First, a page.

Best Practices for Translating App Content

What are the best practices for translating app content? If you have a mobile app, you will need to translate it at some point to reach a wider audience. Research shows that 12 languages account for 80 percent of the global online population, while English, Spanish, and Chinese cover more than 50 percent of the online population.

Because of this, app translation is a must—but don’t just jump in. If you’re using a translation software platform, there are several issues to consider before you start the translation process. In this undertaking, preparation is the key to success.

Getting Started

One of the most important preparatory steps is working out how to organize the app content you already have. In most cases, there are two main areas that have to be translated: the functionality within the app, which is mostly code, and the content that feeds the app. The former is more important for the app to run, while the latter provides a good user experience. You must decide which one is more important to you.

Let’s talk code. One best practice recommendation when translating an app is to separate content from the code because the underlying code will often be written in a coding language and may not require much translation. However, you need to understand where the code pulls in content that needs to be translated.

Related to that, a key step when translating app content is selecting the parts of the user interface that need to be translated for people to use your app properly. Mobile app users want to access menus, settings, button labels, and navigation elements in their own language. Translation may also affect user interface elements—buttons, menus, and tap zones may need to be resized to accommodate longer text in different languages.

Translation for Localization

App localization is also key. You need to ensure you adjust the display of measurements, currency, and times to meet local norms, since these often vary among countries, regions, and language groups. It is also important to translate maps and directions.

Turning to the content, there are several issues that arise when translating apps. First, think about content pulled into the app from an external source, such as a news reading app. In order to ensure a consistent user experience, you may need to translate that content, too. Then, there is user-generated content, which can vary from creating tags for saved content to making detailed notes. Consider whether your mobile app will be able to accept user-generated content in any language and how this will work both within the app and with related apps. It is wise to plan ahead and translate some common words and phrases in your main target languages so you can pre-populate your app with these.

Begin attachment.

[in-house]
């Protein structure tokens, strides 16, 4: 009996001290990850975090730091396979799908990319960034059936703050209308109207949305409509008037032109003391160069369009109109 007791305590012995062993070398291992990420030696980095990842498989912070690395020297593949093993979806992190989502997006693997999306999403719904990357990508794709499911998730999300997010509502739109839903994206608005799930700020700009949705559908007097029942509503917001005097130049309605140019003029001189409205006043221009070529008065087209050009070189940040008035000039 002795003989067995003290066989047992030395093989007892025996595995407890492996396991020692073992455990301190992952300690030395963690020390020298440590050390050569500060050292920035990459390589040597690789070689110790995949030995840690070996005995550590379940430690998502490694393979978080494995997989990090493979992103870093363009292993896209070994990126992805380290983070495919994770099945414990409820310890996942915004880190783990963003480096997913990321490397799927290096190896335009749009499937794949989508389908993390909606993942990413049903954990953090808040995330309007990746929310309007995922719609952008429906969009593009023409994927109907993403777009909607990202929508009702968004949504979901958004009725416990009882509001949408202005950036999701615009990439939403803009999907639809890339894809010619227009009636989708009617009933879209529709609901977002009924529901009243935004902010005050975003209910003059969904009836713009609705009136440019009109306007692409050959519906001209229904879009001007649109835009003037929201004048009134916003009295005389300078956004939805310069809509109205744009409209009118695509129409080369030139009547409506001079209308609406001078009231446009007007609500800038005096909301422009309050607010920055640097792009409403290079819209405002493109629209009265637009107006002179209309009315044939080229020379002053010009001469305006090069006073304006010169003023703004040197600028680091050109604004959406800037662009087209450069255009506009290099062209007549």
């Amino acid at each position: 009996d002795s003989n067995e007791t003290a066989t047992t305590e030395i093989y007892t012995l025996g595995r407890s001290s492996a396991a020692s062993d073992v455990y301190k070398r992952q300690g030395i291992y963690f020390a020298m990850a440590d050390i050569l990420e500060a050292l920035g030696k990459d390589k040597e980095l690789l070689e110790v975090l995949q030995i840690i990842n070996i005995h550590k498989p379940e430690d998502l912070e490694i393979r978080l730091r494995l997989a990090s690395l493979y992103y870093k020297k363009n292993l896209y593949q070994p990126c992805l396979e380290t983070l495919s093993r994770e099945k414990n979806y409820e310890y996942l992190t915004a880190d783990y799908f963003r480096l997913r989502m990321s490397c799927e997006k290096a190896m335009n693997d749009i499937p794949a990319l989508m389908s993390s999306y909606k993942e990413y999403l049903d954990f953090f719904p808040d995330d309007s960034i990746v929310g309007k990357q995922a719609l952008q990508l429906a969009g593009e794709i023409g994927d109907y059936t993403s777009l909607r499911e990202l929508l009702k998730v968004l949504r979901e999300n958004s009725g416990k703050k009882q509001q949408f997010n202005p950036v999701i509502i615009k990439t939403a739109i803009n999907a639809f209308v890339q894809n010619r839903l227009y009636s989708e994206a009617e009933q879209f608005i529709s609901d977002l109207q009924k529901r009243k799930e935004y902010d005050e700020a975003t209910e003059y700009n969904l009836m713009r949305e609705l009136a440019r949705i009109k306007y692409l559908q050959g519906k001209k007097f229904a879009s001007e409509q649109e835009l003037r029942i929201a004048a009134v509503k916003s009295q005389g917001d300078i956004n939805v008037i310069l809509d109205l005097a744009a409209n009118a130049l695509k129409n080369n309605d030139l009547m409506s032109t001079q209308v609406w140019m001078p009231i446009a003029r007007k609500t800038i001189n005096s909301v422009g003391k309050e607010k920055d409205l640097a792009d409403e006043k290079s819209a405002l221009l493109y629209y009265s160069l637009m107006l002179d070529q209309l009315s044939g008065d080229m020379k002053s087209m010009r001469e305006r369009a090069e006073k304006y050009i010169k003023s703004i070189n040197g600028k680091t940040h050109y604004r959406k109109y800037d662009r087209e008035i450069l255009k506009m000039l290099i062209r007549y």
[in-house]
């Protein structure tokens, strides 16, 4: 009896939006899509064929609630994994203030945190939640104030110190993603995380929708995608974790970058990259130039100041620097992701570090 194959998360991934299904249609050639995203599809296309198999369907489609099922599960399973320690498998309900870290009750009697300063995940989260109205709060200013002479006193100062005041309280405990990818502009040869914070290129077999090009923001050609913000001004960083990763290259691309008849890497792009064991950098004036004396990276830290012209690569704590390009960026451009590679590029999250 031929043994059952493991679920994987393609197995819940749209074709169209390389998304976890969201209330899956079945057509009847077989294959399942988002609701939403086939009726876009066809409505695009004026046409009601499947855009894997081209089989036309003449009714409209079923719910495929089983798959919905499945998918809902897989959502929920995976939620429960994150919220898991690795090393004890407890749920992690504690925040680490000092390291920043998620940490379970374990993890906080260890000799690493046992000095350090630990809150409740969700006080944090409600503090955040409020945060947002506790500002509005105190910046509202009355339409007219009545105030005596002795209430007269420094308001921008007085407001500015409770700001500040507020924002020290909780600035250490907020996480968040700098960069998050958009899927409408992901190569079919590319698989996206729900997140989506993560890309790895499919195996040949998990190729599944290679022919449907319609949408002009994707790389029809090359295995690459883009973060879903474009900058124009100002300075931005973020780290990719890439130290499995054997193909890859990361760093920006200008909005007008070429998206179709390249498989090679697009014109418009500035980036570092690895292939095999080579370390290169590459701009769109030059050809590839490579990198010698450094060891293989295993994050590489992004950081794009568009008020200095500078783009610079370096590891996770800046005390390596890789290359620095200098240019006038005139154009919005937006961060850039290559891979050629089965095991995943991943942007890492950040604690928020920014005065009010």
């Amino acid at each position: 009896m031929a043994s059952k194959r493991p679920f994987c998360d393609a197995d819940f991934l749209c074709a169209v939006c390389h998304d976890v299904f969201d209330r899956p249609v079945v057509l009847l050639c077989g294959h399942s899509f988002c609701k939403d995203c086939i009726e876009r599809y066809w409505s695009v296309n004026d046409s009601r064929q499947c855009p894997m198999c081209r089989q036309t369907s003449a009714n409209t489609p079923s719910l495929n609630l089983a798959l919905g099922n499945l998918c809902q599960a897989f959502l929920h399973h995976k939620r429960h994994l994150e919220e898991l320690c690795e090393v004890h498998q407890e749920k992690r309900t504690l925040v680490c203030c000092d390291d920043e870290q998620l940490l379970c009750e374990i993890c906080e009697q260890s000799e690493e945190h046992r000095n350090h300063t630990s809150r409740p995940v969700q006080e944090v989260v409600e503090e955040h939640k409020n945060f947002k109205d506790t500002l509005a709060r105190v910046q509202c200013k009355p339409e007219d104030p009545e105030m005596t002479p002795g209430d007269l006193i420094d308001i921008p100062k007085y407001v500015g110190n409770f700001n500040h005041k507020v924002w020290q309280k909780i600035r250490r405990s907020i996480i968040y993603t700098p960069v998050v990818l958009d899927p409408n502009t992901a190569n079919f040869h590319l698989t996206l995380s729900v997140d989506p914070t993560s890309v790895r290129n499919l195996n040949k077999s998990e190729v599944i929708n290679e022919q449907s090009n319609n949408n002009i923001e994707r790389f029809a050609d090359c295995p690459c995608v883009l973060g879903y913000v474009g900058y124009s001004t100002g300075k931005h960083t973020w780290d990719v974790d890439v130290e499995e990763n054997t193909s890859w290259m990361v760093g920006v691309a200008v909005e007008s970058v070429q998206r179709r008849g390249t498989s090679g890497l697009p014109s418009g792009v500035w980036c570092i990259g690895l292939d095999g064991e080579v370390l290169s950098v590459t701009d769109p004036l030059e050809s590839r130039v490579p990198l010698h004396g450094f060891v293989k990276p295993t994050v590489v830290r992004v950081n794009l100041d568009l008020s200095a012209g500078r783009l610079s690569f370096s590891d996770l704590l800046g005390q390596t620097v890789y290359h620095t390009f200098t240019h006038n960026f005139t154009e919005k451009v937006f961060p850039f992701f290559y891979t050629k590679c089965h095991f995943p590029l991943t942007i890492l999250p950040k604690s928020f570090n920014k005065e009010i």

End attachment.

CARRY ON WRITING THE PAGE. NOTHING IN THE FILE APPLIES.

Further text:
Visual Translation

Context is an important aspect of translating app content. Depending on the function, different words may be used in different circumstances—you need to be aware of this when undertaking app translation. For example, think of the word “home.” Your translation will vary depending on whether you are talking about a house, an address, or the main page of a website. This is why you need to ensure your translation software can take into account contextual issues to make sure users have a positive experience with your mobile app.

For best results with app translation, use a translation software platform that connects you with real translators and a translation memory database so elements of your app can be translated quickly and efficiently. Ideally, translators will work with your developers and other app creators so that your translated app matches the quality and functionality of the app you started with. Learn more about the benefits of mobile app translation for your business.

Image source: Bigstock

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About Sharon Hurley Hall

Self-confessed word nerd Sharon Hurley Hall has the perfect job - as a professional writer and blogger. In the last couple of decades she has worked as a journalist, a college professor (teaching journalism, of course), an editor and a ghostwriter. She finds language fascinating and, in addition to English, speaks French, Spanish and a smattering of German.